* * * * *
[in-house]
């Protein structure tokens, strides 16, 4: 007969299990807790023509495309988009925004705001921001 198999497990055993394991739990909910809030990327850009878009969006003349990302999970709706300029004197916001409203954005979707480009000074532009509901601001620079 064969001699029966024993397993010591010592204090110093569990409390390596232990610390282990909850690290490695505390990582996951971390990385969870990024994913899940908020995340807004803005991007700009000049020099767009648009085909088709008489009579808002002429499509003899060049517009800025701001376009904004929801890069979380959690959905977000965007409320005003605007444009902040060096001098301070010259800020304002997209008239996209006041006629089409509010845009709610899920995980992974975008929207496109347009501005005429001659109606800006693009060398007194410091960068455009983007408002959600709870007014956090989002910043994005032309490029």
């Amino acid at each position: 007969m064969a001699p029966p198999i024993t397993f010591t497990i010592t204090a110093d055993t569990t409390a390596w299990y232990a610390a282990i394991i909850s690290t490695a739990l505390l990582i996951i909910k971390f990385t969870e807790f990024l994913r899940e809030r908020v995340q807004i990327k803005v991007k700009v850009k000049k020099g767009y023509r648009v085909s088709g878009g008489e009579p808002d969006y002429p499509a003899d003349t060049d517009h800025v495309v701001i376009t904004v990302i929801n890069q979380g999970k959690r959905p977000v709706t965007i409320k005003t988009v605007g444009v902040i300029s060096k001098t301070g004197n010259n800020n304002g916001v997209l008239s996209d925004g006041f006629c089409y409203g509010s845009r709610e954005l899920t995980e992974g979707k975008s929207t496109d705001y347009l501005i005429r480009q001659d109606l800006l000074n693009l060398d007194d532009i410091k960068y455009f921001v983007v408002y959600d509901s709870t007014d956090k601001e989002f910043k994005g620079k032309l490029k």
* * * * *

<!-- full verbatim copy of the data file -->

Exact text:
[in-house]
């Protein structure tokens, strides 16, 4: 007969299990807790023509495309988009925004705001921001 198999497990055993394991739990909910809030990327850009878009969006003349990302999970709706300029004197916001409203954005979707480009000074532009509901601001620079 064969001699029966024993397993010591010592204090110093569990409390390596232990610390282990909850690290490695505390990582996951971390990385969870990024994913899940908020995340807004803005991007700009000049020099767009648009085909088709008489009579808002002429499509003899060049517009800025701001376009904004929801890069979380959690959905977000965007409320005003605007444009902040060096001098301070010259800020304002997209008239996209006041006629089409509010845009709610899920995980992974975008929207496109347009501005005429001659109606800006693009060398007194410091960068455009983007408002959600709870007014956090989002910043994005032309490029």
């Amino acid at each position: 007969m064969a001699p029966p198999i024993t397993f010591t497990i010592t204090a110093d055993t569990t409390a390596w299990y232990a610390a282990i394991i909850s690290t490695a739990l505390l990582i996951i909910k971390f990385t969870e807790f990024l994913r899940e809030r908020v995340q807004i990327k803005v991007k700009v850009k000049k020099g767009y023509r648009v085909s088709g878009g008489e009579p808002d969006y002429p499509a003899d003349t060049d517009h800025v495309v701001i376009t904004v990302i929801n890069q979380g999970k959690r959905p977000v709706t965007i409320k005003t988009v605007g444009v902040i300029s060096k001098t301070g004197n010259n800020n304002g916001v997209l008239s996209d925004g006041f006629c089409y409203g509010s845009r709610e954005l899920t995980e992974g979707k975008s929207t496109d705001y347009l501005i005429r480009q001659d109606l800006l000074n693009l060398d007194d532009i410091k960068y455009f921001v983007v408002y959600d509901s709870t007014d956090k601001e989002f910043k994005g620079k032309l490029k």